Panda abandons switch-hitting for one at-bat

Red Sox third baseman hits RBI single batting left-handed vs. southpaw

Panda abandons switch-hitting for one at-bat

BOSTON -- Pablo Sandoval's left knee has been hurting. And his right-handed bat has been slumping. So what better time for the Red Sox third baseman to give up switch-hitting for an at-bat than in the eighth inning of Sunday's 6-1 win over the Angels?

Thrust into action after Brock Holt had to leave with soreness in his left forearm, Sandoval surprised everyone by stepping to the plate left-handed against Angels lefty reliever Cesar Ramos.

Sandoval wasn't shy. He offered at the first pitch and raked an RBI single to right.

Last time Sandoval hit left on left?

"I don't remember," said Sandoval. "Just one time, and it was to bunt. I don't know. It feels kind of weird, but I got the job done. It's one of those things, I'm going to try to help the team, no matter what. I don't feel great hitting right-handed because of my knee, so I'll just try to keep the momentum going hitting left-handed."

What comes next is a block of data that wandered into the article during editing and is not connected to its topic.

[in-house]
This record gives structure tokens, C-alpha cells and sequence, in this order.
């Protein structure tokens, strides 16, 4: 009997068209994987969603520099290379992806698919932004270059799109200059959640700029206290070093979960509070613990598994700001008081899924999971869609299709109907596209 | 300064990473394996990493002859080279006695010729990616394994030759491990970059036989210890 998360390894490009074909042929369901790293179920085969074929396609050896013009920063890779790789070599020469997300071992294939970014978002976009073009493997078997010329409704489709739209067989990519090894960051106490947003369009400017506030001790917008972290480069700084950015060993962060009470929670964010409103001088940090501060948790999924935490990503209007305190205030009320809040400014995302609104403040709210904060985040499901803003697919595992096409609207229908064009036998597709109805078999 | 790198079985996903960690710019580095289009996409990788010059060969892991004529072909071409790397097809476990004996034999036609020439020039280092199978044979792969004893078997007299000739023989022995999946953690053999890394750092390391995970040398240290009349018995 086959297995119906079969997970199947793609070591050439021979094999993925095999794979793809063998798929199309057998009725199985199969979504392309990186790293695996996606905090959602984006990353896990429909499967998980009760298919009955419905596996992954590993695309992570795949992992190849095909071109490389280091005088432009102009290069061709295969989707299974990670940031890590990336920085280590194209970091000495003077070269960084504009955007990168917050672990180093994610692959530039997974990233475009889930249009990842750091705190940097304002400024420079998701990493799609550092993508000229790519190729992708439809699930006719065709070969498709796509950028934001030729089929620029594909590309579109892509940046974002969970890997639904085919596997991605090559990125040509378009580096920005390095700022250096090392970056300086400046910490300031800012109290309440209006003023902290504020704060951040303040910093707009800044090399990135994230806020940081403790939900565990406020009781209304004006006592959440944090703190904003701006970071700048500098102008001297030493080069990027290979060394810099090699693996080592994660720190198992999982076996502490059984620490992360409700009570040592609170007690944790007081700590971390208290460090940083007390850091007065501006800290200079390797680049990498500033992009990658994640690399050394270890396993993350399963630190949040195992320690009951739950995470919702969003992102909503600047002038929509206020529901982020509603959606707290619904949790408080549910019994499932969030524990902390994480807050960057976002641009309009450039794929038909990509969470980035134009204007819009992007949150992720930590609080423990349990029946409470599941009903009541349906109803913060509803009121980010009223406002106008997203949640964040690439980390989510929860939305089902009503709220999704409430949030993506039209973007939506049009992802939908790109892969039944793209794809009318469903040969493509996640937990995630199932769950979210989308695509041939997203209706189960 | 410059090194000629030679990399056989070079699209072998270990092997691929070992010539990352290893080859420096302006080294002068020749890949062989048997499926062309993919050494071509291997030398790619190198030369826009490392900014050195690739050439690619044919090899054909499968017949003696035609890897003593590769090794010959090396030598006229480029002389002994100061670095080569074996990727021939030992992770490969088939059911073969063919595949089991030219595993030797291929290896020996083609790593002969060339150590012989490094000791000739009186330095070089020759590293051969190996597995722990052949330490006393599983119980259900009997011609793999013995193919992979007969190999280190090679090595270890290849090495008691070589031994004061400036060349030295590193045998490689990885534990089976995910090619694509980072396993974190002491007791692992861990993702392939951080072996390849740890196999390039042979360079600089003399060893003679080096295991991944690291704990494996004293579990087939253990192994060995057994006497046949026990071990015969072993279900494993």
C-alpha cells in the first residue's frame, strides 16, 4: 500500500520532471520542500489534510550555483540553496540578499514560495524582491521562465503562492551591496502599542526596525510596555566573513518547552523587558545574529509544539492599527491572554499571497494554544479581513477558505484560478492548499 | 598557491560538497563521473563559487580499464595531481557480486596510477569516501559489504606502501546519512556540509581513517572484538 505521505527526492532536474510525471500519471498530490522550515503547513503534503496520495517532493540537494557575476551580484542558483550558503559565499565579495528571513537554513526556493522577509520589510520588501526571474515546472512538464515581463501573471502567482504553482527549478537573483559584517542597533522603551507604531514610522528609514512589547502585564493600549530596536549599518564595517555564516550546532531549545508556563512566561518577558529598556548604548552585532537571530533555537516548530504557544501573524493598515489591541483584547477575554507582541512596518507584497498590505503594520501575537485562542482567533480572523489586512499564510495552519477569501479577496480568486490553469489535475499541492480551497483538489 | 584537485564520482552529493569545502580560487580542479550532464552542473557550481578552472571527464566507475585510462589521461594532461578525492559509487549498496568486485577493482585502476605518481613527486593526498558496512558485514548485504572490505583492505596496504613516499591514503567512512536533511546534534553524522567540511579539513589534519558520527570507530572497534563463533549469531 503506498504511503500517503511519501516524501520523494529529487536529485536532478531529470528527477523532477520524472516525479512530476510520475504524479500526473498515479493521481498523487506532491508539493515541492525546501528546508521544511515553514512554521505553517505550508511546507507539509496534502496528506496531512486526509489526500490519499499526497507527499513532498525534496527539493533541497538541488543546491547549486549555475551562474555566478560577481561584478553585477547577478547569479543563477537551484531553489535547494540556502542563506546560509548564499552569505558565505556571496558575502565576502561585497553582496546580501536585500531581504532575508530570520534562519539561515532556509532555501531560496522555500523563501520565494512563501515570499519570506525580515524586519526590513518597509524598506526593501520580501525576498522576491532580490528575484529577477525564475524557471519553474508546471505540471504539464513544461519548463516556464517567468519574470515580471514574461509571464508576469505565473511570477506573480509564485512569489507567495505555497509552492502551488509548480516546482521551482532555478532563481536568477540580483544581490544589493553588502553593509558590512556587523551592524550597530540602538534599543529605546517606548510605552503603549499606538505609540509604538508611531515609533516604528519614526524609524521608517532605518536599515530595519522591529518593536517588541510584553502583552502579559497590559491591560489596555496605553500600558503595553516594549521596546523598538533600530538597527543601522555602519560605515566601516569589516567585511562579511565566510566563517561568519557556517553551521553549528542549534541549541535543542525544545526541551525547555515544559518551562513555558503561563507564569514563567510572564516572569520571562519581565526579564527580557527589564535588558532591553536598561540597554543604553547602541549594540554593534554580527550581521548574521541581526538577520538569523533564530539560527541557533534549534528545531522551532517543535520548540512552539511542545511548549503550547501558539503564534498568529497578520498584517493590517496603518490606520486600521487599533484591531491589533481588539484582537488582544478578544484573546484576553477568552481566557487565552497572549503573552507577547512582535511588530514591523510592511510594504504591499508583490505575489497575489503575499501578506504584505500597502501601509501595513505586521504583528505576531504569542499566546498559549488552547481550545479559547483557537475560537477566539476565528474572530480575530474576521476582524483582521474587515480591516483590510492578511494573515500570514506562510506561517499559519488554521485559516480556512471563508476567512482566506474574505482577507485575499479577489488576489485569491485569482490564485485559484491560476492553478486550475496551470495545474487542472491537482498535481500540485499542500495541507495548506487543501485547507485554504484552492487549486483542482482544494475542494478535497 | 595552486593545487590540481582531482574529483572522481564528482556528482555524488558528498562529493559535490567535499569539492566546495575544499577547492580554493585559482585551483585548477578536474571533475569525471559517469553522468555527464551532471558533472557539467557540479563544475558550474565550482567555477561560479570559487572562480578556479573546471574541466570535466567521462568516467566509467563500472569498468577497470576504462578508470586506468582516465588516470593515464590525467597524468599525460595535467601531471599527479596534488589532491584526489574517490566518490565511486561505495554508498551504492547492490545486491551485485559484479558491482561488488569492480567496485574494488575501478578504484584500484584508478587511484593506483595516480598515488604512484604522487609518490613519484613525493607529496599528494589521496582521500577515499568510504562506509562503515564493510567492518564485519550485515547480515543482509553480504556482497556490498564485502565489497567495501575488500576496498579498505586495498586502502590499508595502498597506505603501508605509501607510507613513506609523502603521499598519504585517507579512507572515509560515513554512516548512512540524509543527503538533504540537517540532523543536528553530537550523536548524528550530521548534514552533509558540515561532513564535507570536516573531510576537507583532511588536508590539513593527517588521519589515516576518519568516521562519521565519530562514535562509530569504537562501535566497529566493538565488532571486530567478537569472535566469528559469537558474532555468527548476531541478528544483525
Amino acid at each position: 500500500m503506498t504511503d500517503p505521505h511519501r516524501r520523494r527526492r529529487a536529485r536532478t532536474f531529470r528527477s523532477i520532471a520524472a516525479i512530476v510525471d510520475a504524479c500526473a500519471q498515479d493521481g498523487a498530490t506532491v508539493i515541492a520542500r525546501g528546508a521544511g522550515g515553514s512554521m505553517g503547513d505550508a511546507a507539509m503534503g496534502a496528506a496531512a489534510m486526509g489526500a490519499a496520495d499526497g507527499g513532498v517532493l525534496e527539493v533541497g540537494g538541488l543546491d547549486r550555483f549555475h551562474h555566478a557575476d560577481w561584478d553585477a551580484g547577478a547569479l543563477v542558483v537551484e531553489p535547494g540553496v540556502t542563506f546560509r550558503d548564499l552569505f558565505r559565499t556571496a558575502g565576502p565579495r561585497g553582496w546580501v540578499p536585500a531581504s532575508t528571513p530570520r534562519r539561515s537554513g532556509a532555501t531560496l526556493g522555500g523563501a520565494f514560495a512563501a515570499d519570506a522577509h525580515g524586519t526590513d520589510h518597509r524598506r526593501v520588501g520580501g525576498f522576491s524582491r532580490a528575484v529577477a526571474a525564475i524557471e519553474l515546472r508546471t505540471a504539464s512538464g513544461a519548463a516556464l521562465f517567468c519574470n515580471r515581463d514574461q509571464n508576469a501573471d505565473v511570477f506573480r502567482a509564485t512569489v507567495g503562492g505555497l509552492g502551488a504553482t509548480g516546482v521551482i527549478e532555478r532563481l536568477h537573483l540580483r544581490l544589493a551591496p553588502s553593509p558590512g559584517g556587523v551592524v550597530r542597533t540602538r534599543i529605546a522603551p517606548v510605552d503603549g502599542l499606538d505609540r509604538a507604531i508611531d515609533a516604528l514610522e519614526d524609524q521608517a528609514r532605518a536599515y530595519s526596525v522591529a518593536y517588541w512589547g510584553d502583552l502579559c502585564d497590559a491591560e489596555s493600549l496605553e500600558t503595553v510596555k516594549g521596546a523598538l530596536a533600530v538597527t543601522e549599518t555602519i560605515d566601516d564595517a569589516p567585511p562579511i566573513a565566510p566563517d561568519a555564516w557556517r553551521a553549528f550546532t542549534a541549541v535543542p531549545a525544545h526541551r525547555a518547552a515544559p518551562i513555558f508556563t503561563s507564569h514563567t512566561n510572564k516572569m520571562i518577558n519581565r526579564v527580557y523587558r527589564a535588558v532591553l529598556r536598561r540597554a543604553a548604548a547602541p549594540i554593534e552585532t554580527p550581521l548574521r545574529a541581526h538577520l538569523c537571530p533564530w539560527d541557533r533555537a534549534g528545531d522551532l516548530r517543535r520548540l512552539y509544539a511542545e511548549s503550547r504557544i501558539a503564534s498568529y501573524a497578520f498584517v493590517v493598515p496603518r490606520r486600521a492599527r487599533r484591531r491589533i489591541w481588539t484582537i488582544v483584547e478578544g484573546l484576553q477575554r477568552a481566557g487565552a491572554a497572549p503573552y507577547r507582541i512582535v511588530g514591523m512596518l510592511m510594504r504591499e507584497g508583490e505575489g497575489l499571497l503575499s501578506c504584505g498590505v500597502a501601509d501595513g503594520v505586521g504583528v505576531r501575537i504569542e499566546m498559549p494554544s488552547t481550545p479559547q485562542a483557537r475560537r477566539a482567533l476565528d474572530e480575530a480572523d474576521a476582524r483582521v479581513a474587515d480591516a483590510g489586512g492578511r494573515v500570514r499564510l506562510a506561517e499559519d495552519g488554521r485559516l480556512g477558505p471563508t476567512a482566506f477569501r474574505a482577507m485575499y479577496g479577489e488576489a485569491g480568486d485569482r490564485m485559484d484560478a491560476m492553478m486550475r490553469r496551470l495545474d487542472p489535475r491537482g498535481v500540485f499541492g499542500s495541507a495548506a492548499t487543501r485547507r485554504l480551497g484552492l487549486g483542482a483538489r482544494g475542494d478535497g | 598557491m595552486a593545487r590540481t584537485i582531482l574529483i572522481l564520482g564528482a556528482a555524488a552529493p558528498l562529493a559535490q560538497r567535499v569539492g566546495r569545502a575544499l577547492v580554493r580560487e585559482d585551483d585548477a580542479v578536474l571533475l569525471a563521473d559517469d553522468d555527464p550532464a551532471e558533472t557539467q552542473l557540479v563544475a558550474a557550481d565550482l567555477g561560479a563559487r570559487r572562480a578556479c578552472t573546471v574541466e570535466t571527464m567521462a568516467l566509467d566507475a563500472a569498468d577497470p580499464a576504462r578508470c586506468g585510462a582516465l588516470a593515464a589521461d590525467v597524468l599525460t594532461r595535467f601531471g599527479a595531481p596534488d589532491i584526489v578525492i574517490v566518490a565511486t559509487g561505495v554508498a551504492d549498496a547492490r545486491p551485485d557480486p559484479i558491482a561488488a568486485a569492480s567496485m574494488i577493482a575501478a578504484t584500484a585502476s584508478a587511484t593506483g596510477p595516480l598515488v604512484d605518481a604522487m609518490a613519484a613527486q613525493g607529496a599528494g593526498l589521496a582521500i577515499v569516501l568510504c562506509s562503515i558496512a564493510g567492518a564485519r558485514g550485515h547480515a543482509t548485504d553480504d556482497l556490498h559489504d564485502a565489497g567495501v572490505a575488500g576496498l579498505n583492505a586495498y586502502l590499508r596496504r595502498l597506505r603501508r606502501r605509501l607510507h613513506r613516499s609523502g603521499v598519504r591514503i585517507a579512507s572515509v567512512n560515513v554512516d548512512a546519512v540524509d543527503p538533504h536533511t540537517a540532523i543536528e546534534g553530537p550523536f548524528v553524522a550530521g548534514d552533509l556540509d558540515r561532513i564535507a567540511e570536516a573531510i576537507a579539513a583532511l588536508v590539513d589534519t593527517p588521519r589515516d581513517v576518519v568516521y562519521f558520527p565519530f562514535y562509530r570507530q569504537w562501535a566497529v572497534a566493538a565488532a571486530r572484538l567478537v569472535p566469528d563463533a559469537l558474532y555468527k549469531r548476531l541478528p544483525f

David Ortiz was amused by the whole sequence.

"You know what I call that at-bat? Gambling at the casino. You always win the first one," Ortiz said. "I didn't even know that guy threw a fastball."

Sandoval was also surprised -- and pleased -- that Ramos came after him with a fastball instead of one of his usual offspeed offerings.

"It was weird, especially in that situation, to see a first-pitch fastball," Sandoval said. "I'll take the mistake he made."

After missing the last five games due to the left knee soreness, Sandoval hopes to be back in the lineup for Monday's game at Minneapolis.

Though Sandoval might take some more left-on-left at-bats while his knee recovers, he doesn't sound keen on abandoning being a switch-hitter.

For the season, Sandoval is a .367 hitter from the left side, and 2-for-41 righty.

"It was just because of my knee," said Sandoval. "If I'm OK, I'm going to keep hitting right-handed."

Ian Browne is a reporter for MLB.com. This story was not subject to the approval of Major League Baseball or its clubs.